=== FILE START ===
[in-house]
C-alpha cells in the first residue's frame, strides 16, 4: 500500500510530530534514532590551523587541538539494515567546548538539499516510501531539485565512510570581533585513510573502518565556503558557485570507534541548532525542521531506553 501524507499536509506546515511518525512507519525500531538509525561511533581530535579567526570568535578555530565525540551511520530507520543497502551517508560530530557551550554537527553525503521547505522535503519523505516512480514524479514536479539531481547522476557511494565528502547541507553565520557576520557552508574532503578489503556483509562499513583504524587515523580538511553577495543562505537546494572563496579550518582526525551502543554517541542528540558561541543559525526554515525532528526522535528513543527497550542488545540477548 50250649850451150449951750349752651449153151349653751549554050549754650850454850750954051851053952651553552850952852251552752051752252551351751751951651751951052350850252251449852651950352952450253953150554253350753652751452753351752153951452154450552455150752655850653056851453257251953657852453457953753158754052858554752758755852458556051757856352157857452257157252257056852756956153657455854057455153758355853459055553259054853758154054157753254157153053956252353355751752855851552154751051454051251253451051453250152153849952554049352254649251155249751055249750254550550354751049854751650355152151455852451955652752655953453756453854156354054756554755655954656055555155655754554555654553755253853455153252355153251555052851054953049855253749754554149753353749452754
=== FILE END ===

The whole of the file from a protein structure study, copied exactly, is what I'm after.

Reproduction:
[in-house]
C-alpha cells in the first residue's frame, strides 16, 4: 500500500510530530534514532590551523587541538539494515567546548538539499516510501531539485565512510570581533585513510573502518565556503558557485570507534541548532525542521531506553 501524507499536509506546515511518525512507519525500531538509525561511533581530535579567526570568535578555530565525540551511520530507520543497502551517508560530530557551550554537527553525503521547505522535503519523505516512480514524479514536479539531481547522476557511494565528502547541507553565520557576520557552508574532503578489503556483509562499513583504524587515523580538511553577495543562505537546494572563496579550518582526525551502543554517541542528540558561541543559525526554515525532528526522535528513543527497550542488545540477548 50250649850451150449951750349752651449153151349653751549554050549754650850454850750954051851053952651553552850952852251552752051752252551351751751951651751951052350850252251449852651950352952450253953150554253350753652751452753351752153951452154450552455150752655850653056851453257251953657852453457953753158754052858554752758755852458556051757856352157857452257157252257056852756956153657455854057455153758355853459055553259054853758154054157753254157153053956252353355751752855851552154751051454051251253451051453250152153849952554049352254649251155249751055249750254550550354751049854751650355152151455852451955652752655953453756453854156354054756554755655954656055555155655754554555654553755253853455153252355153251555052851054953049855253749754554149753353749452754